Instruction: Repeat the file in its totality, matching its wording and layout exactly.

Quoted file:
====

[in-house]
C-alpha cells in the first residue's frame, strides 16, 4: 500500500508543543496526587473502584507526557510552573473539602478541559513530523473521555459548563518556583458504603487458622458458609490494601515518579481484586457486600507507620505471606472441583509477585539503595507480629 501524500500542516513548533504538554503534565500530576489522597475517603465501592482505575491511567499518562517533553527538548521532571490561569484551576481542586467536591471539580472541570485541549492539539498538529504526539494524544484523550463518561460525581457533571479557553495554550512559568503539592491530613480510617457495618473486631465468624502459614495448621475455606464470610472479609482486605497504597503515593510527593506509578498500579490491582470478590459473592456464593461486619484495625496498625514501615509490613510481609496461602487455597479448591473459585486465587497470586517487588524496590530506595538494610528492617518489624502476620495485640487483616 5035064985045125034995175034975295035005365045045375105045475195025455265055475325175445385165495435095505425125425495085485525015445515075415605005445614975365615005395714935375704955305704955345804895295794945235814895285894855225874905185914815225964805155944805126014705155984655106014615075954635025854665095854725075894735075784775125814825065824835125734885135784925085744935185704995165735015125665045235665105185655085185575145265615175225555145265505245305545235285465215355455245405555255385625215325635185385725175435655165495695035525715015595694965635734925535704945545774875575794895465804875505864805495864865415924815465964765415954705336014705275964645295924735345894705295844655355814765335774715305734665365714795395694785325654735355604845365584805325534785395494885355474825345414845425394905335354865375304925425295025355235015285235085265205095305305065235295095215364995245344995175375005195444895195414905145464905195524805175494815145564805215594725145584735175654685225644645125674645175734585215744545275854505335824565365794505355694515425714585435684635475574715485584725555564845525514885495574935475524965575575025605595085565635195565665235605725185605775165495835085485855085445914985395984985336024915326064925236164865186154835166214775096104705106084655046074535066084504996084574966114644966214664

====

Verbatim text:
[in-house]
C-alpha cells in the first residue's frame, strides 16, 4: 500500500508543543496526587473502584507526557510552573473539602478541559513530523473521555459548563518556583458504603487458622458458609490494601515518579481484586457486600507507620505471606472441583509477585539503595507480629 501524500500542516513548533504538554503534565500530576489522597475517603465501592482505575491511567499518562517533553527538548521532571490561569484551576481542586467536591471539580472541570485541549492539539498538529504526539494524544484523550463518561460525581457533571479557553495554550512559568503539592491530613480510617457495618473486631465468624502459614495448621475455606464470610472479609482486605497504597503515593510527593506509578498500579490491582470478590459473592456464593461486619484495625496498625514501615509490613510481609496461602487455597479448591473459585486465587497470586517487588524496590530506595538494610528492617518489624502476620495485640487483616 5035064985045125034995175034975295035005365045045375105045475195025455265055475325175445385165495435095505425125425495085485525015445515075415605005445614975365615005395714935375704955305704955345804895295794945235814895285894855225874905185914815225964805155944805126014705155984655106014615075954635025854665095854725075894735075784775125814825065824835125734885135784925085744935185704995165735015125665045235665105185655085185575145265615175225555145265505245305545235285465215355455245405555255385625215325635185385725175435655165495695035525715015595694965635734925535704945545774875575794895465804875505864805495864865415924815465964765415954705336014705275964645295924735345894705295844655355814765335774715305734665365714795395694785325654735355604845365584805325534785395494885355474825345414845425394905335354865375304925425295025355235015285235085265205095305305065235295095215364995245344995175375005195444895195414905145464905195524805175494815145564805215594725145584735175654685225644645125674645175734585215744545275854505335824565365794505355694515425714585435684635475574715485584725555564845525514885495574935475524965575575025605595085565635195565665235605725185605775165495835085485855085445914985395984985336024915326064925236164865186154835166214775096104705106084655046074535066084504996084574966114644966214664